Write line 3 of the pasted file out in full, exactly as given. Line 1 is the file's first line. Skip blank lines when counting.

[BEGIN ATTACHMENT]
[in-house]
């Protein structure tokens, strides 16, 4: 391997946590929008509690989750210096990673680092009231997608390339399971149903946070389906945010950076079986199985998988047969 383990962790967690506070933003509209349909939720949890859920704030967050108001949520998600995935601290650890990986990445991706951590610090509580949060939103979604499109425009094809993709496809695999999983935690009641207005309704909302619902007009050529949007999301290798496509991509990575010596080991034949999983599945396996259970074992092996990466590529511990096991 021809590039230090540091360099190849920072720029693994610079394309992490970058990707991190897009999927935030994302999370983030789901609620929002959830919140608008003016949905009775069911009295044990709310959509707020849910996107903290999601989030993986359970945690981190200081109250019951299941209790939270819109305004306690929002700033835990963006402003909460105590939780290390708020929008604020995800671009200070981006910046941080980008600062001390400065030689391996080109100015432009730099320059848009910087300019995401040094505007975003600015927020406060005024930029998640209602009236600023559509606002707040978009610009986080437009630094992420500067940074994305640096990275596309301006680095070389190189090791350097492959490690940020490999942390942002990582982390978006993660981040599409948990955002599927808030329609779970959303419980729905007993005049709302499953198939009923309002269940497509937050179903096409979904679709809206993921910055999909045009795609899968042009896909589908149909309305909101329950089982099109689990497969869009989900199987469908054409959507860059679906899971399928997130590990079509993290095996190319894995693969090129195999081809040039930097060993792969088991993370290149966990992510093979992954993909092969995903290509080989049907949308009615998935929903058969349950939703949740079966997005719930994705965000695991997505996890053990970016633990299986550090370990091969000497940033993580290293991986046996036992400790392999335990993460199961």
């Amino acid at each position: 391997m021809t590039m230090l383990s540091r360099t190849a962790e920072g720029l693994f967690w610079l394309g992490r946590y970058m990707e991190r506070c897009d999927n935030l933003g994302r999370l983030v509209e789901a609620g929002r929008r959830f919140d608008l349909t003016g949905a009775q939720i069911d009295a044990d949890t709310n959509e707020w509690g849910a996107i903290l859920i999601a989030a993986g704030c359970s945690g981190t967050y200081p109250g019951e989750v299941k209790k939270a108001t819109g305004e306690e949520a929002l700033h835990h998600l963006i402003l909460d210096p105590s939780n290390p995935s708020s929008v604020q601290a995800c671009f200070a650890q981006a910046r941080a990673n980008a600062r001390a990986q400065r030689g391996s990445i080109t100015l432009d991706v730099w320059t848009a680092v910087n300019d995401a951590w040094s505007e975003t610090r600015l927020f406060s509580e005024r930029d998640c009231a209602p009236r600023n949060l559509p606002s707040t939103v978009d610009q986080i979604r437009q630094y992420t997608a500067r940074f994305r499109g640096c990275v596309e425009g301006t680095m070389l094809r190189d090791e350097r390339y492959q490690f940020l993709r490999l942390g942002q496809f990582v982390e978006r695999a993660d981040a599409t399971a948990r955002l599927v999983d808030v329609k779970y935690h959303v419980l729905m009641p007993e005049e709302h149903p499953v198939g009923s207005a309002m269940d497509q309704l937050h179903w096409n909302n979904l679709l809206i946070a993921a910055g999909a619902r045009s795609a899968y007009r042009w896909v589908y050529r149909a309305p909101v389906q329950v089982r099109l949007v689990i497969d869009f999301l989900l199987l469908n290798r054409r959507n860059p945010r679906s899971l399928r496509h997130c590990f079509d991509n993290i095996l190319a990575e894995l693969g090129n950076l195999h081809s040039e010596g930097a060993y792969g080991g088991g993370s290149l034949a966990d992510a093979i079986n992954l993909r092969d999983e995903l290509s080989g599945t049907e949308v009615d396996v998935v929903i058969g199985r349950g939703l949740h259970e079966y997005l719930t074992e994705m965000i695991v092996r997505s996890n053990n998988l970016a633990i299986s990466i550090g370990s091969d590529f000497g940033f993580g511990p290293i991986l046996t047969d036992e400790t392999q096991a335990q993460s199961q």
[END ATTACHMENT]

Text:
């Amino acid at each position: 391997m021809t590039m230090l383990s540091r360099t190849a962790e920072g720029l693994f967690w610079l394309g992490r946590y970058m990707e991190r506070c897009d999927n935030l933003g994302r999370l983030v509209e789901a609620g929002r929008r959830f919140d608008l349909t003016g949905a009775q939720i069911d009295a044990d949890t709310n959509e707020w509690g849910a996107i903290l859920i999601a989030a993986g704030c359970s945690g981190t967050y200081p109250g019951e989750v299941k209790k939270a108001t819109g305004e306690e949520a929002l700033h835990h998600l963006i402003l909460d210096p105590s939780n290390p995935s708020s929008v604020q601290a995800c671009f200070a650890q981006a910046r941080a990673n980008a600062r001390a990986q400065r030689g391996s990445i080109t100015l432009d991706v730099w320059t848009a680092v910087n300019d995401a951590w040094s505007e975003t610090r600015l927020f406060s509580e005024r930029d998640c009231a209602p009236r600023n949060l559509p606002s707040t939103v978009d610009q986080i979604r437009q630094y992420t997608a500067r940074f994305r499109g640096c990275v596309e425009g301006t680095m070389l094809r190189d090791e350097r390339y492959q490690f940020l993709r490999l942390g942002q496809f990582v982390e978006r695999a993660d981040a599409t399971a948990r955002l599927v999983d808030v329609k779970y935690h959303v419980l729905m009641p007993e005049e709302h149903p499953v198939g009923s207005a309002m269940d497509q309704l937050h179903w096409n909302n979904l679709l809206i946070a993921a910055g999909a619902r045009s795609a899968y007009r042009w896909v589908y050529r149909a309305p909101v389906q329950v089982r099109l949007v689990i497969d869009f999301l989900l199987l469908n290798r054409r959507n860059p945010r679906s899971l399928r496509h997130c590990f079509d991509n993290i095996l190319a990575e894995l693969g090129n950076l195999h081809s040039e010596g930097a060993y792969g080991g088991g993370s290149l034949a966990d992510a093979i079986n992954l993909r092969d999983e995903l290509s080989g599945t049907e949308v009615d396996v998935v929903i058969g199985r349950g939703l949740h259970e079966y997005l719930t074992e994705m965000i695991v092996r997505s996890n053990n998988l970016a633990i299986s990466i550090g370990s091969d590529f000497g940033f993580g511990p290293i991986l046996t047969d036992e400790t392999q096991a335990q993460s199961q």